Friday, June 8, 2012

FAN #81C: "Ball and Chain" by Johnny Pez

Now up at the Sobel Wiki, along with an article on Thomas Jefferson, are the For All Vignettes #81C: "Ball and Chain" by yours truly, and #91C: "Hidden Menaces", a collaboration between myself and M. G. Alderman.  The former continues the coronation of King Fernando of New Granada in June 1974, and the latter Evangeline Gilmore's visit to a Mexican Air Force base a month later.

"Ball and Chain" was first posted to the soc.history.what-if newsgroup on 3 May 2002, and "Hidden Menaces" on 10 September 2002.

"Hidden Menaces" brings up a technical question on writing.  When you have a character who speaks with a thick accent, how do you represent it in writing?  One option is to represent the character's accent phonetically, for instance by having a character with a Southern accent say "Ah do declayah!"  This was the preferred method of my FAN colleagues David Mix Barrington and M. G. Alderman.  Me, I preferred to simply mention the character's accent, stick to standard spelling, and let their choice of vocabulary suggest their accent.  Since Alderman was the primary author of "Hidden Menaces", his views prevailed, and so much of the dialogue in the film The Hidden Menace is nearly incomprehensible.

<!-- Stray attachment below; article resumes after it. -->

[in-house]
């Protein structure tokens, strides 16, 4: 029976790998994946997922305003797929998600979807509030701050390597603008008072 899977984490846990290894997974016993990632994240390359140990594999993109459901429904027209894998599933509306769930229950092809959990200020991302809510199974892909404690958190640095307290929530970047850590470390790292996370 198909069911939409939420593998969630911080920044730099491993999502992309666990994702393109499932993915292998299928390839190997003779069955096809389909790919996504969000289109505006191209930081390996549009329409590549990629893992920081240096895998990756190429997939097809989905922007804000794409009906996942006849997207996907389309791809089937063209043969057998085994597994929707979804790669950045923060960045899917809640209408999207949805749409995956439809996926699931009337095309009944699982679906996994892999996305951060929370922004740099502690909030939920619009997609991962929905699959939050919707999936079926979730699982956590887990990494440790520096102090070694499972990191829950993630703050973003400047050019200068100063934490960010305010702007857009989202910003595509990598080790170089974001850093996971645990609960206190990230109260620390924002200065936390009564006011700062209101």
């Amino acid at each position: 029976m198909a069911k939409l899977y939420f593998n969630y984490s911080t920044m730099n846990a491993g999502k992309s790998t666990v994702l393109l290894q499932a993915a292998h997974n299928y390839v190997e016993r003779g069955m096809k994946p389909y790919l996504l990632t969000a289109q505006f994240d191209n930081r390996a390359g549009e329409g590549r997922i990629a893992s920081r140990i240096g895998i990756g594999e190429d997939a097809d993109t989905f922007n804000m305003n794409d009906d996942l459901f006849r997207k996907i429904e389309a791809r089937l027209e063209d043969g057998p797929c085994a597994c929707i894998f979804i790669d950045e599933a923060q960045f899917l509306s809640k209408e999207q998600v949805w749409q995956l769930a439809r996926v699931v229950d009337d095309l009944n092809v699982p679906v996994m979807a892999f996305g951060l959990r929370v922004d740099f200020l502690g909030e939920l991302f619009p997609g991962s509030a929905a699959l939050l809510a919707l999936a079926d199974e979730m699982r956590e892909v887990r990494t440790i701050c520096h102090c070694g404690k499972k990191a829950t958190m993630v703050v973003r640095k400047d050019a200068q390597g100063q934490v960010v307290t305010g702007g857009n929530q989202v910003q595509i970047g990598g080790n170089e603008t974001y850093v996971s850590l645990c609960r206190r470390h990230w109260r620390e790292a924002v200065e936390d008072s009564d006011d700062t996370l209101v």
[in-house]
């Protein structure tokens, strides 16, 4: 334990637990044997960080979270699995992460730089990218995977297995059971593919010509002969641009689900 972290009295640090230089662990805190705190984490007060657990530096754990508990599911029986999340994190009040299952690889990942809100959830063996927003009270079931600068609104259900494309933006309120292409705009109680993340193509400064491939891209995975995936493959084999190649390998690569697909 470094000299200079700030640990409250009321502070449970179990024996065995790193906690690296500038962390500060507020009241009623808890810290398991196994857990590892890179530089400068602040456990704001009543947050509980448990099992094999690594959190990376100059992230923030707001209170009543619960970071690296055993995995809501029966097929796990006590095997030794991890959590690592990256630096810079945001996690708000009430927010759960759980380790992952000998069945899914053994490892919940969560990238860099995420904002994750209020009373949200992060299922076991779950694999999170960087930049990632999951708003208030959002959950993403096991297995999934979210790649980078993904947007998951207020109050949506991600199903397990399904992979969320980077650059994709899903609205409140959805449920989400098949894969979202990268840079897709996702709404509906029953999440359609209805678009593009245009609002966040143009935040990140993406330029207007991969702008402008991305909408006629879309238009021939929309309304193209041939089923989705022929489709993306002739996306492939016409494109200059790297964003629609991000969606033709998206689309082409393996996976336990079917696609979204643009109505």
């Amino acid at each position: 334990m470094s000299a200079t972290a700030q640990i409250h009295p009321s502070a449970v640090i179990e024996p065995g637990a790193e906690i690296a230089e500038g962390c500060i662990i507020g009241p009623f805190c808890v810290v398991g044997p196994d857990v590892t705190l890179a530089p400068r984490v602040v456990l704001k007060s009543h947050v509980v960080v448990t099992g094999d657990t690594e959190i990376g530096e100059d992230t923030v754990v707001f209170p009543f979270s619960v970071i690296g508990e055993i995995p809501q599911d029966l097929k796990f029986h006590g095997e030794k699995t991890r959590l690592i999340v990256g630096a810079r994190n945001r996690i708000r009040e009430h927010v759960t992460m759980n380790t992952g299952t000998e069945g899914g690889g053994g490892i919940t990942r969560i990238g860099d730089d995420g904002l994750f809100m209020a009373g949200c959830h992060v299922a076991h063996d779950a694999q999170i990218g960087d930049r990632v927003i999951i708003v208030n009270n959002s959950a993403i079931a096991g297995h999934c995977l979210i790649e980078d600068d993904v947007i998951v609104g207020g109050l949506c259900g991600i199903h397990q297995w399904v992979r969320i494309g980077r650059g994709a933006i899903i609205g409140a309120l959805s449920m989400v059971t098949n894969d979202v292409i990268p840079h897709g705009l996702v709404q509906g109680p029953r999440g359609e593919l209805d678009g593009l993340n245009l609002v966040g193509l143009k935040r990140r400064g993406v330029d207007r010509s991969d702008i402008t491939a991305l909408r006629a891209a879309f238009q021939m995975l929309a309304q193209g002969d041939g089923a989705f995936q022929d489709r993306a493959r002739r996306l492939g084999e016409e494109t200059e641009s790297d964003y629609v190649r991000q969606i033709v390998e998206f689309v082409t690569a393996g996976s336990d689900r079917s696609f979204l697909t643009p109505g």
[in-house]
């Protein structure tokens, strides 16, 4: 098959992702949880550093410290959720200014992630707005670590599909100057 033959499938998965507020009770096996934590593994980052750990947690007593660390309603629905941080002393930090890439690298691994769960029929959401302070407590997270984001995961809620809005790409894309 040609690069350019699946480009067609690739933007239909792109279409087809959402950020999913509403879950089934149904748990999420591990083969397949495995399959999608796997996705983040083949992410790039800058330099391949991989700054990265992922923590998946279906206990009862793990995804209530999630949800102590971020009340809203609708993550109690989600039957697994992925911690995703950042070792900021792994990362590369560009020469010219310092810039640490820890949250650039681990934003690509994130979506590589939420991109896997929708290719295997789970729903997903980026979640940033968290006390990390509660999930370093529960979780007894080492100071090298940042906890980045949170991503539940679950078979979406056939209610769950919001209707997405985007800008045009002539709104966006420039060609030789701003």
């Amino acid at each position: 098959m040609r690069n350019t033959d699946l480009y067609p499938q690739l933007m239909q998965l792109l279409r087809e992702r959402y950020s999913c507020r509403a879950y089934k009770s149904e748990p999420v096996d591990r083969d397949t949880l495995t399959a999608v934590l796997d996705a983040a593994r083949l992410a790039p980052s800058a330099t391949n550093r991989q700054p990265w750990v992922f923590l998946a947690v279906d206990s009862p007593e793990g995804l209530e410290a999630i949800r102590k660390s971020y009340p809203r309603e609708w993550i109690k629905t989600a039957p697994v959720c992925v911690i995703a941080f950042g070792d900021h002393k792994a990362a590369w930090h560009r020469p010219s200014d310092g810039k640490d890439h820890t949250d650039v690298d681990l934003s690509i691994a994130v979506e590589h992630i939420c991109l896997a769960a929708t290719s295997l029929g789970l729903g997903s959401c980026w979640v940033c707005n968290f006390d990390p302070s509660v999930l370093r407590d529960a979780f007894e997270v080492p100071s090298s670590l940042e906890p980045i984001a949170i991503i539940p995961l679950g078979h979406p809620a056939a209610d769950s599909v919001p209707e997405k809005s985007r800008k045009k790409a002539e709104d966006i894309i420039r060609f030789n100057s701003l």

1 comment:

DaveMB said...

In general I think you're right that phonetic cues should be limited or even avoided entirely. I know that the general advice to scriptwriters is to work with your actor -- they will own the line more if they can come up with their own line reading rather than having one forced on them. (The same advice holds for parenthetical comments, emphasis, etc.) In my own defense, I had done a lot less acting in 2002 when I was writing these.

We are writing here for a reader who is going to form the dialogue in their head, so in a way we are also writing a script and collaborating with an actor. We don't want to spell every one of Hans' and Franz' w's as v's, I don't think, but we do want to give the reader some cues here and there. I remember reading Lloyd Alexander books aloud to my daughter (now a college graduate) and noticing all the help he gave me as an author to give each character a different voice. I hope that Skinner's "Ah" and dropped g's in "ing" fall into that category.